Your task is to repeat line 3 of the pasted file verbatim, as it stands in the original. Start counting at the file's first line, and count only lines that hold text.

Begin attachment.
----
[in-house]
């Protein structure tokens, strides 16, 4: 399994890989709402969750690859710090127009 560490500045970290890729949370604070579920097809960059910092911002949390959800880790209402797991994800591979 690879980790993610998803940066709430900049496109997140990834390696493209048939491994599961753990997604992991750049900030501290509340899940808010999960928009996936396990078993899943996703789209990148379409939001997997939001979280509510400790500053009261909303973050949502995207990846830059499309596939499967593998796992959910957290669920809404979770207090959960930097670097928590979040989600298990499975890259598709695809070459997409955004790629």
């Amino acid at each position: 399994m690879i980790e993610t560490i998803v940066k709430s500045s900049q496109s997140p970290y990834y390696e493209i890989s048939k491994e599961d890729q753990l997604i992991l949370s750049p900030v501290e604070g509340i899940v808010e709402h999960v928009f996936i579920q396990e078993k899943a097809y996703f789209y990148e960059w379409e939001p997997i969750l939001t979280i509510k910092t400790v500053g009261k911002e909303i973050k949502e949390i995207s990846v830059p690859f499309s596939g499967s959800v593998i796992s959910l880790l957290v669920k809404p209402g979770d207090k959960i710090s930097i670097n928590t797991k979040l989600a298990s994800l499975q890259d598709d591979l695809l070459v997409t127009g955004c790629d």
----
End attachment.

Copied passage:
């Amino acid at each position: 399994m690879i980790e993610t560490i998803v940066k709430s500045s900049q496109s997140p970290y990834y390696e493209i890989s048939k491994e599961d890729q753990l997604i992991l949370s750049p900030v501290e604070g509340i899940v808010e709402h999960v928009f996936i579920q396990e078993k899943a097809y996703f789209y990148e960059w379409e939001p997997i969750l939001t979280i509510k910092t400790v500053g009261k911002e909303i973050k949502e949390i995207s990846v830059p690859f499309s596939g499967s959800v593998i796992s959910l880790l957290v669920k809404p209402g979770d207090k959960i710090s930097i670097n928590t797991k979040l989600a298990s994800l499975q890259d598709d591979l695809l070459v997409t127009g955004c790629d």